Despite the numerous failures, still, when my guys in Hollywood asked me to write or do something? I always do it, but as a complete pessimist. I never bragged on any of this, because our projects always die, like 99.9999% of all other, book, movie and TV show ideas. (But I have helped some friends get on television thanks to connections to and with these folks.)
So, in about 2009, “Hollywood” called again with a few ideas and my friend Dave said,
“Do you still have that old police book laying around?”
“Punches?” I said.
“Yes, It might make a good 2-hour TV movie. Can you work up a treatment for it, and send us a book?”
“I can. But the book is old. I am a much better writer now after 20 years. I guess I could rework the book?”
“Yeah. Yes, do that.”
So dutifully, I dusted Punches off the shelf, and punched it up. I still love the story and it was fun to enhance and deepen it. It is still like an 80s, 90s police, action movie and in 1985, “Punches” also had numerous pre-Tarantino events in it. The plot also had and still has, a dirty cop character, that was seduced as a mole/spy, by the mob, while said cop was in the academy. This was happening for real here and there back in the 1980s, as we cops were warned back then. This theme appeared many years later, such as in the movie “The Departed.” And in the Whitey Bulger stories. But yours truly had it in my 1985 novel. So now, when people read “Be Bad Now,” and they see these Tarantino moments, and Departed moments, they think I am a “copier?” No. In fact, after you’ve watched the TV Series “Justified,” and see how Kellog acts like Raylon Givens sometimes? You might think I copied some of that? Nope, and no. No copy. The original Kellog was decades before these modern, media things like "Justified."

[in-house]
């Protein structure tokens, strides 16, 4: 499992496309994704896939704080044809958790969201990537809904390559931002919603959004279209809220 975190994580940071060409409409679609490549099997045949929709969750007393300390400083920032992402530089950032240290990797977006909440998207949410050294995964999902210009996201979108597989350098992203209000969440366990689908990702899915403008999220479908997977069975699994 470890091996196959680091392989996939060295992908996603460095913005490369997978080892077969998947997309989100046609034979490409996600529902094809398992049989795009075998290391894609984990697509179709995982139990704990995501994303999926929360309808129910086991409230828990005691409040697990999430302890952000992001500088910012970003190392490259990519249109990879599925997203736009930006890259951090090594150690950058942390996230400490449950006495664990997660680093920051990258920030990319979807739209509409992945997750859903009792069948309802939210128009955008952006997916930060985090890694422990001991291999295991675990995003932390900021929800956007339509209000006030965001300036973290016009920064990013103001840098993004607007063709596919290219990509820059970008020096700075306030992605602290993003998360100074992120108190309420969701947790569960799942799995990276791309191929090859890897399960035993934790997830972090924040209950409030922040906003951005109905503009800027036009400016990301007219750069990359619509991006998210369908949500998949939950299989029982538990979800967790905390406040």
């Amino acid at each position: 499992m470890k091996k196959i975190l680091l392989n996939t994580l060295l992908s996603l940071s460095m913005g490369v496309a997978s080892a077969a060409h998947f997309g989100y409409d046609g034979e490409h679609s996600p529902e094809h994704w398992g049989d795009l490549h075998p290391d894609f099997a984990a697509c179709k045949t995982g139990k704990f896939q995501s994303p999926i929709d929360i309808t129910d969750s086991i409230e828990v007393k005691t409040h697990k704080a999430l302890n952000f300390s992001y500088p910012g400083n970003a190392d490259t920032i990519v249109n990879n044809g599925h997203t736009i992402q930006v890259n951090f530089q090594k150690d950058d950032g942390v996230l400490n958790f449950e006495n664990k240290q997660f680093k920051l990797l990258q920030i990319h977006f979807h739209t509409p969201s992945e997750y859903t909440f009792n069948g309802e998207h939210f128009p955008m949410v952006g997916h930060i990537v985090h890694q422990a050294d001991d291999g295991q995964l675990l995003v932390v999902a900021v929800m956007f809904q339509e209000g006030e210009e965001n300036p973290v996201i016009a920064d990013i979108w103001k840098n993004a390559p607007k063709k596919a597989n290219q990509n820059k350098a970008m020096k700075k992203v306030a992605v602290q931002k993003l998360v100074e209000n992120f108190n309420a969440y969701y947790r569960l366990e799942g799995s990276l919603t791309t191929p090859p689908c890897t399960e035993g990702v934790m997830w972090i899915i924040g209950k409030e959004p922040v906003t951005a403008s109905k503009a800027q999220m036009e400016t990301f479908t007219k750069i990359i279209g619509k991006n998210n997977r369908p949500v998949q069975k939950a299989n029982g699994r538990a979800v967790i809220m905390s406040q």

So, in 2010, Punches became “Be Bad Now.” How? Why the title change? There was/is a line in the book I ripped off from real life. Myself and a tough, FBI agent caught an armed robber while he was talking in a Dallas phone booth once. We both drew down on the guy and the agent said,
“I heard you was a real bad dude.” The end of both our gun barrels were inches from his head. Then he finished with, “Well...be bad now.”
Even at the crazy moment, I thought that was one of the coolest lines I’d ever heard. So, that line and situation appeared in the original Punches and of course, also in the re-write. I decided to change the title to “Be Bad Now.” WHAT A TITLE!
In the re-write, I kept the time period of 1985 during the 80s oil crunch of susceptible millionaires needing mafia money. At the re-write time, there were a few of these time era/piece, police movies and TV shows out, so the idea of an 1985 police thriller was somewhat, “genre-acceptable.” “Be Bad Now” is so MUCH better than “Punches.” Our agent, our German partners and distributors liked and accepted the book and we all started selling “Be Bad Now” in about 2011.
I have written an irresistible Kellog, short story, “At Least They Died with Their Boots On.” And, I have in my head, a terrific plot for a follow-up Kellog book adventure. Will I get to it? I can only write so much at a time. My agent told me to keep writing serial characters, throwing them against the wall and see what sticks. So far, the Johann Gunther books have stuck best.
But I still miss writing about ol' City of West Forge, Texas, Detective Sgt. Jumpen Jack Kellog.
Hock's email HockHochheim@ForceNecessary.com